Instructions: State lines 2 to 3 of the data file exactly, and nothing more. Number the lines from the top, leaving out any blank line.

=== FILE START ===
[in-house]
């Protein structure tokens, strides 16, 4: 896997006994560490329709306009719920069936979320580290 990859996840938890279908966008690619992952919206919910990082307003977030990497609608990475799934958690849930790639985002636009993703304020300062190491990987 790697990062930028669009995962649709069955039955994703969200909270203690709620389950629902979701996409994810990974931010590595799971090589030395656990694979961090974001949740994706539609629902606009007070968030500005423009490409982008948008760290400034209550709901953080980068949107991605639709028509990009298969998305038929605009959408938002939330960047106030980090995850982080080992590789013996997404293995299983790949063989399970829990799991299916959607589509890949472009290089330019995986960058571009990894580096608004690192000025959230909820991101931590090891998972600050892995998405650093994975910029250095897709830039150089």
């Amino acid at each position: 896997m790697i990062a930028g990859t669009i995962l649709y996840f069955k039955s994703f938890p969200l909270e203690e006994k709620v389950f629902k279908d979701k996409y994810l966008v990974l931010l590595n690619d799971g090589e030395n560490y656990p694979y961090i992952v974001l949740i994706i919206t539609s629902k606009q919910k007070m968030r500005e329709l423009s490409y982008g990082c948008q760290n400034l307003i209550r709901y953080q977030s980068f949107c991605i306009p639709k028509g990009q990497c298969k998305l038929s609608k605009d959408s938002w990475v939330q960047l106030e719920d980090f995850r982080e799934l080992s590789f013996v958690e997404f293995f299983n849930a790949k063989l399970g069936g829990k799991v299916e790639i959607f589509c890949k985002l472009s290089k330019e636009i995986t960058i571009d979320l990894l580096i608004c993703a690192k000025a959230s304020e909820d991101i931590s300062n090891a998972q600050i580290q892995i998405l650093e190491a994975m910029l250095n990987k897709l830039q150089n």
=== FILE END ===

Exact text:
């Protein structure tokens, strides 16, 4: 896997006994560490329709306009719920069936979320580290 990859996840938890279908966008690619992952919206919910990082307003977030990497609608990475799934958690849930790639985002636009993703304020300062190491990987 790697990062930028669009995962649709069955039955994703969200909270203690709620389950629902979701996409994810990974931010590595799971090589030395656990694979961090974001949740994706539609629902606009007070968030500005423009490409982008948008760290400034209550709901953080980068949107991605639709028509990009298969998305038929605009959408938002939330960047106030980090995850982080080992590789013996997404293995299983790949063989399970829990799991299916959607589509890949472009290089330019995986960058571009990894580096608004690192000025959230909820991101931590090891998972600050892995998405650093994975910029250095897709830039150089």
């Amino acid at each position: 896997m790697i990062a930028g990859t669009i995962l649709y996840f069955k039955s994703f938890p969200l909270e203690e006994k709620v389950f629902k279908d979701k996409y994810l966008v990974l931010l590595n690619d799971g090589e030395n560490y656990p694979y961090i992952v974001l949740i994706i919206t539609s629902k606009q919910k007070m968030r500005e329709l423009s490409y982008g990082c948008q760290n400034l307003i209550r709901y953080q977030s980068f949107c991605i306009p639709k028509g990009q990497c298969k998305l038929s609608k605009d959408s938002w990475v939330q960047l106030e719920d980090f995850r982080e799934l080992s590789f013996v958690e997404f293995f299983n849930a790949k063989l399970g069936g829990k799991v299916e790639i959607f589509c890949k985002l472009s290089k330019e636009i995986t960058i571009d979320l990894l580096i608004c993703a690192k000025a959230s304020e909820d991101i931590s300062n090891a998972q600050i580290q892995i998405l650093e190491a994975m910029l250095n990987k897709l830039q150089n």